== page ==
proper station and may result in quicker processing of cards handled
through the ARRL US Incoming Bureaus. To locate the person responsible
for a 1x1 call sign, please visit the NCVEC's 1x1 Special Event Call
Sign Web page <> and enter the 1x1 call
sign. When the screen appears, select the 1x1 call sign based on the
event you worked. Click "Details" on the right-hand side of the page to
determine the person responsible for the operation (see "Requisitioned
By"). Remember, call signs may be issued more than once, so following
the above procedure will allow the QSL Service to direct it to the
proper person. For more information on frequently asked questions
concerning the ARRL DXCC program, please see the DXCC FAQ page

* CONTACT! Is Out: Are you an ARRL Public Information Officer (PIO) in
need of information? Check out the September issue of CONTACT!, the
monthly online newsletter designed to be a resource for PIOs, Public
Information Coordinators (PICs) and anyone with an interest in Amateur
Radio public or media relations activities. Each issue contains helpful
articles and tips to help you spread the good word about Amateur Radio.
September's issue features articles on National Preparedness Month,
Public Relations and Emergency Communications, ways to find out haw many
licensed amateurs are in your community, Information on Scouting's
Jamboree on the Air, how to speak to your "internal" audience and press
release sites. You can view this month's edition at the CONTACT! Web
page <>. 

* ARRL Employment Opportunity: The ARRL's Sales and Marketing Department
is currently seeking a Product Marketing Specialist. The successful
candidate will play a key role in marketing ARRL books, CDs, supply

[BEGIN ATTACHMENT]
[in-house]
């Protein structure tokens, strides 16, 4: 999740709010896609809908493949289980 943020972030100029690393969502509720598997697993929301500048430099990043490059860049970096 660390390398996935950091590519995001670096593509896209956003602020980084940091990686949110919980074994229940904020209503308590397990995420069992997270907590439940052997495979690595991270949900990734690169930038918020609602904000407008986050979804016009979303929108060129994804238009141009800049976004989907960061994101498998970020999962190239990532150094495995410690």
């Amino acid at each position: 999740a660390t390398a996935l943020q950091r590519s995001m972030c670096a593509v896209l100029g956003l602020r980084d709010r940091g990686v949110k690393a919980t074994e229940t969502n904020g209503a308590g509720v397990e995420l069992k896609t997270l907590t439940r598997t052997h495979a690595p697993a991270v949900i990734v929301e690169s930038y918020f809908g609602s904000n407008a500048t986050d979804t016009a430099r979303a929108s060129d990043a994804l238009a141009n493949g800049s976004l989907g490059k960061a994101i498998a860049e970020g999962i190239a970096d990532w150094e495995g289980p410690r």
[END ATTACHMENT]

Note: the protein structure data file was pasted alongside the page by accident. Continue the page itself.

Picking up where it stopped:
items and services. Direct marketing background and/or experience
required. Responsibilities include copywriting for products, sales
literature, catalogs and e-store; conducting direct mail and e-mail
campaigns; mailing list segmentation, and regular reporting and sales
analysis. A more complete job description can be found on the ARRL Web
site <>. Resumes and related
correspondence should be sent to LouAnn Campanello, ARRL, 225 Main St,
Newington, CT 06111, FAX 860-594-0298, or via e-mail

* ARRL Introduces New Clothing Items for Women: Barker Specialties, the
League's clothing supplier, and the ARRL have introduced new apparel
items made especially for women. The ladies' line includes a yellow pima
polo with a navy blue banded cuffs and a feminine Johnny collar, and a
slate blue ring-spun pima polo with a Y-collar and 2-button placket.
There is also a women's colorblock jacket, featuring a polyester mesh
lining and piping on inside seams, a zipper windguard, a hidden front
zip pockets, adjustable cuffs, a drawcord hem and weather-stopping
shell. All three of these items are embroidered with the ARRL logo.
Check out these new items, as well as the new items in the men's line at
Barker Specialties ARRL Web page <>. 

* Let Us Know: What's your favorite part of The ARRL Letter? What kind
of stories would you like to see in the Letter? Would you prefer the
Letter in an HTML format? This is your Letter and your chance to let
your voice be heard. Please send your suggestions to ARRL News Editor S.